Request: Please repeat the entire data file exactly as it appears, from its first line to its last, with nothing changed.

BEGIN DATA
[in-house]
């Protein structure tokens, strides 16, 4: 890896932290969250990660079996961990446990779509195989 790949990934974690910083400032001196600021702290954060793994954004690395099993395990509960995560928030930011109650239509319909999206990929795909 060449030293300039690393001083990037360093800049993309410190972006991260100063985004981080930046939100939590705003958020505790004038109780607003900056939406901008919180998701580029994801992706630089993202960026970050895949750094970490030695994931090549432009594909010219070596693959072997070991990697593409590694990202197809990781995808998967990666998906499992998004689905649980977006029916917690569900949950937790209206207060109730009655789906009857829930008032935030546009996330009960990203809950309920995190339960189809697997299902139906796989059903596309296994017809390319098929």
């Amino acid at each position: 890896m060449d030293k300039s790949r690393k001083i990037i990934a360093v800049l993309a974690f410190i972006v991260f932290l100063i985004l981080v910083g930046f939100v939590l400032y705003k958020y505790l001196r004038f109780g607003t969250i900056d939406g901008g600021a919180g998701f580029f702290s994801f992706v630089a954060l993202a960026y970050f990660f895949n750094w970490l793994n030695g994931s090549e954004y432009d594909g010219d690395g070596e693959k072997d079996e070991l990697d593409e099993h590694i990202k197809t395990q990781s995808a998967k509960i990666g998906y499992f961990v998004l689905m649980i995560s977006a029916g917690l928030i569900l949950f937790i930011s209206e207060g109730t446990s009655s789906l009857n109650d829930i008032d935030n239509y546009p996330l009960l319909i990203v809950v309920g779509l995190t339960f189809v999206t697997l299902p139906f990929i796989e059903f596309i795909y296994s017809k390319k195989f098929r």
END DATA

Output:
[in-house]
């Protein structure tokens, strides 16, 4: 890896932290969250990660079996961990446990779509195989 790949990934974690910083400032001196600021702290954060793994954004690395099993395990509960995560928030930011109650239509319909999206990929795909 060449030293300039690393001083990037360093800049993309410190972006991260100063985004981080930046939100939590705003958020505790004038109780607003900056939406901008919180998701580029994801992706630089993202960026970050895949750094970490030695994931090549432009594909010219070596693959072997070991990697593409590694990202197809990781995808998967990666998906499992998004689905649980977006029916917690569900949950937790209206207060109730009655789906009857829930008032935030546009996330009960990203809950309920995190339960189809697997299902139906796989059903596309296994017809390319098929």
């Amino acid at each position: 890896m060449d030293k300039s790949r690393k001083i990037i990934a360093v800049l993309a974690f410190i972006v991260f932290l100063i985004l981080v910083g930046f939100v939590l400032y705003k958020y505790l001196r004038f109780g607003t969250i900056d939406g901008g600021a919180g998701f580029f702290s994801f992706v630089a954060l993202a960026y970050f990660f895949n750094w970490l793994n030695g994931s090549e954004y432009d594909g010219d690395g070596e693959k072997d079996e070991l990697d593409e099993h590694i990202k197809t395990q990781s995808a998967k509960i990666g998906y499992f961990v998004l689905m649980i995560s977006a029916g917690l928030i569900l949950f937790i930011s209206e207060g109730t446990s009655s789906l009857n109650d829930i008032d935030n239509y546009p996330l009960l319909i990203v809950v309920g779509l995190t339960f189809v999206t697997l299902p139906f990929i796989e059903f596309i795909y296994s017809k390319k195989f098929r």